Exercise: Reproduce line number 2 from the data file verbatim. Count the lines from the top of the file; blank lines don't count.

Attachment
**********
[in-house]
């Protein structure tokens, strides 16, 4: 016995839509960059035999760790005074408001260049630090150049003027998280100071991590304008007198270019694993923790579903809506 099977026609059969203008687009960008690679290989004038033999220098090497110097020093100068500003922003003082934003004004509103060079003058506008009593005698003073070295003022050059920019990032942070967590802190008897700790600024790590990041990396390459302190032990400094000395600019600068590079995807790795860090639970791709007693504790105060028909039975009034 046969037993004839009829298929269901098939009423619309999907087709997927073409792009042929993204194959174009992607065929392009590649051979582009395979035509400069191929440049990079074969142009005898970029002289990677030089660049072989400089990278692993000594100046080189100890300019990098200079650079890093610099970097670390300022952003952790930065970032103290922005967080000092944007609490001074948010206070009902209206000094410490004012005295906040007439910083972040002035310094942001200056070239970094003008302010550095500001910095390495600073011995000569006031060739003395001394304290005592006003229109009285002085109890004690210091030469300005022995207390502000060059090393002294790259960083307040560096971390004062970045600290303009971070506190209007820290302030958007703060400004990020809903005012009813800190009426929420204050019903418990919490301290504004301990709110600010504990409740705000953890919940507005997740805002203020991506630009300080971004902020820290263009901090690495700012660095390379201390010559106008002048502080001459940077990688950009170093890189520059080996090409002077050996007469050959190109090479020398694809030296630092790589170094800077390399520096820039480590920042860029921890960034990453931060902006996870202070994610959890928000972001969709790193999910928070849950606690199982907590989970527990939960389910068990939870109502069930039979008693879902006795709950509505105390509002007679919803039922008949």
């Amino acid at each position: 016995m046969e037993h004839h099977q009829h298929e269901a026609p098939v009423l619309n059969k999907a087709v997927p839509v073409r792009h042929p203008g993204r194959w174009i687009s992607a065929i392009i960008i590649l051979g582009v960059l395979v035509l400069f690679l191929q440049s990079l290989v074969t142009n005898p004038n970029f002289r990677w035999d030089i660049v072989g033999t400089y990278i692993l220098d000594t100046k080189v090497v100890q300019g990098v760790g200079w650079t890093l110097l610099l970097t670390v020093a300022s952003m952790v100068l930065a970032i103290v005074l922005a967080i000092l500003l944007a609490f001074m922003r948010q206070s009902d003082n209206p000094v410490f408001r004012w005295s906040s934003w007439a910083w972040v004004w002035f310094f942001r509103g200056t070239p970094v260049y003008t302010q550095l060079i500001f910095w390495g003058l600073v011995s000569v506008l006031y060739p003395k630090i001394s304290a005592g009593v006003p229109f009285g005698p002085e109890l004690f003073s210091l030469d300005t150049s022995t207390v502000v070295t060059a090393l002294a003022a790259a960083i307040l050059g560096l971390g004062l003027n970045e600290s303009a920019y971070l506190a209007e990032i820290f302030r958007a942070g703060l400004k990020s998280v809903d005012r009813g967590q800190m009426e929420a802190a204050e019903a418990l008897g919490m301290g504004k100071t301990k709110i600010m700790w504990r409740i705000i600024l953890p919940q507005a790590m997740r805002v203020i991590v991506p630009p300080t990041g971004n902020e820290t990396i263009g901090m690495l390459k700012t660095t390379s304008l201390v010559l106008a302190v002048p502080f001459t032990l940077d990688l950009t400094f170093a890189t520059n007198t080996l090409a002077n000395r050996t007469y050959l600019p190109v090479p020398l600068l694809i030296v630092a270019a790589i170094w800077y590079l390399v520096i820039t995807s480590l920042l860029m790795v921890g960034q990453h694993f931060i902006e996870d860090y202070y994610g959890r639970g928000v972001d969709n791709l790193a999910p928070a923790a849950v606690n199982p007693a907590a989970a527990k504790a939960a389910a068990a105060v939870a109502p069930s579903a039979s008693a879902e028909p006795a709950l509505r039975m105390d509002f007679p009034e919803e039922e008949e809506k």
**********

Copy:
């Protein structure tokens, strides 16, 4: 016995839509960059035999760790005074408001260049630090150049003027998280100071991590304008007198270019694993923790579903809506 099977026609059969203008687009960008690679290989004038033999220098090497110097020093100068500003922003003082934003004004509103060079003058506008009593005698003073070295003022050059920019990032942070967590802190008897700790600024790590990041990396390459302190032990400094000395600019600068590079995807790795860090639970791709007693504790105060028909039975009034 046969037993004839009829298929269901098939009423619309999907087709997927073409792009042929993204194959174009992607065929392009590649051979582009395979035509400069191929440049990079074969142009005898970029002289990677030089660049072989400089990278692993000594100046080189100890300019990098200079650079890093610099970097670390300022952003952790930065970032103290922005967080000092944007609490001074948010206070009902209206000094410490004012005295906040007439910083972040002035310094942001200056070239970094003008302010550095500001910095390495600073011995000569006031060739003395001394304290005592006003229109009285002085109890004690210091030469300005022995207390502000060059090393002294790259960083307040560096971390004062970045600290303009971070506190209007820290302030958007703060400004990020809903005012009813800190009426929420204050019903418990919490301290504004301990709110600010504990409740705000953890919940507005997740805002203020991506630009300080971004902020820290263009901090690495700012660095390379201390010559106008002048502080001459940077990688950009170093890189520059080996090409002077050996007469050959190109090479020398694809030296630092790589170094800077390399520096820039480590920042860029921890960034990453931060902006996870202070994610959890928000972001969709790193999910928070849950606690199982907590989970527990939960389910068990939870109502069930039979008693879902006795709950509505105390509002007679919803039922008949």